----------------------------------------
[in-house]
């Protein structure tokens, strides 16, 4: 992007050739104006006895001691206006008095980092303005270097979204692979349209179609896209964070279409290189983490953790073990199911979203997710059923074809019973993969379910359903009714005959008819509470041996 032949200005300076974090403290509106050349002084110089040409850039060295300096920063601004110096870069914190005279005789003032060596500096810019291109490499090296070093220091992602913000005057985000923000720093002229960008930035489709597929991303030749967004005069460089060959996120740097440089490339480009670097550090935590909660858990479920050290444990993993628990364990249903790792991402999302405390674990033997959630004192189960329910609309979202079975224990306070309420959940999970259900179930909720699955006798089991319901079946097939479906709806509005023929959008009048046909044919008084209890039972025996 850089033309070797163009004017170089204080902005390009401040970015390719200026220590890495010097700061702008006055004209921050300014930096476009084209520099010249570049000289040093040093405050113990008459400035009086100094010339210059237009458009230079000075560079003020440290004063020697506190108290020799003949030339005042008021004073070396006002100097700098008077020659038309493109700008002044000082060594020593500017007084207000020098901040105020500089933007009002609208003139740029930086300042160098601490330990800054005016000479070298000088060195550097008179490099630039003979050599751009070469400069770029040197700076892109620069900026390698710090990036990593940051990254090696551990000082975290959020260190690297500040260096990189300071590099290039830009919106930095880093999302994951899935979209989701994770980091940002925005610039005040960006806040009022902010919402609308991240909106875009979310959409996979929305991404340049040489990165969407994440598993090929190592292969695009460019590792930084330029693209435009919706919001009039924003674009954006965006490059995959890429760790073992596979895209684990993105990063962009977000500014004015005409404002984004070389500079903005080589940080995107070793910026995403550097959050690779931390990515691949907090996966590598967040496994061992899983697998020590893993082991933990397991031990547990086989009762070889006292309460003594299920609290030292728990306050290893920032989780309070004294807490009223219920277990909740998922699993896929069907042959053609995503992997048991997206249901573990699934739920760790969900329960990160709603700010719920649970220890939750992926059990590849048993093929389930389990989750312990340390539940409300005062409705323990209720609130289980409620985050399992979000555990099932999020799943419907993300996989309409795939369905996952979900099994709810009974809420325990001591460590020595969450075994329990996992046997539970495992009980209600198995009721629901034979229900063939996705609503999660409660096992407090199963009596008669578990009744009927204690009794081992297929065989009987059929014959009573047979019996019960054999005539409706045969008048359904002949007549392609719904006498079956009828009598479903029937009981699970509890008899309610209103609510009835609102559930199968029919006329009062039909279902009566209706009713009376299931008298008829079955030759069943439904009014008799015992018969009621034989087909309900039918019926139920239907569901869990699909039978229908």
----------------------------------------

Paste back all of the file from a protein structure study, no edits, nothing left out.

[in-house]
């Protein structure tokens, strides 16, 4: 992007050739104006006895001691206006008095980092303005270097979204692979349209179609896209964070279409290189983490953790073990199911979203997710059923074809019973993969379910359903009714005959008819509470041996 032949200005300076974090403290509106050349002084110089040409850039060295300096920063601004110096870069914190005279005789003032060596500096810019291109490499090296070093220091992602913000005057985000923000720093002229960008930035489709597929991303030749967004005069460089060959996120740097440089490339480009670097550090935590909660858990479920050290444990993993628990364990249903790792991402999302405390674990033997959630004192189960329910609309979202079975224990306070309420959940999970259900179930909720699955006798089991319901079946097939479906709806509005023929959008009048046909044919008084209890039972025996 850089033309070797163009004017170089204080902005390009401040970015390719200026220590890495010097700061702008006055004209921050300014930096476009084209520099010249570049000289040093040093405050113990008459400035009086100094010339210059237009458009230079000075560079003020440290004063020697506190108290020799003949030339005042008021004073070396006002100097700098008077020659038309493109700008002044000082060594020593500017007084207000020098901040105020500089933007009002609208003139740029930086300042160098601490330990800054005016000479070298000088060195550097008179490099630039003979050599751009070469400069770029040197700076892109620069900026390698710090990036990593940051990254090696551990000082975290959020260190690297500040260096990189300071590099290039830009919106930095880093999302994951899935979209989701994770980091940002925005610039005040960006806040009022902010919402609308991240909106875009979310959409996979929305991404340049040489990165969407994440598993090929190592292969695009460019590792930084330029693209435009919706919001009039924003674009954006965006490059995959890429760790073992596979895209684990993105990063962009977000500014004015005409404002984004070389500079903005080589940080995107070793910026995403550097959050690779931390990515691949907090996966590598967040496994061992899983697998020590893993082991933990397991031990547990086989009762070889006292309460003594299920609290030292728990306050290893920032989780309070004294807490009223219920277990909740998922699993896929069907042959053609995503992997048991997206249901573990699934739920760790969900329960990160709603700010719920649970220890939750992926059990590849048993093929389930389990989750312990340390539940409300005062409705323990209720609130289980409620985050399992979000555990099932999020799943419907993300996989309409795939369905996952979900099994709810009974809420325990001591460590020595969450075994329990996992046997539970495992009980209600198995009721629901034979229900063939996705609503999660409660096992407090199963009596008669578990009744009927204690009794081992297929065989009987059929014959009573047979019996019960054999005539409706045969008048359904002949007549392609719904006498079956009828009598479903029937009981699970509890008899309610209103609510009835609102559930199968029919006329009062039909279902009566209706009713009376299931008298008829079955030759069943439904009014008799015992018969009621034989087909309900039918019926139920239907569901869990699909039978229908």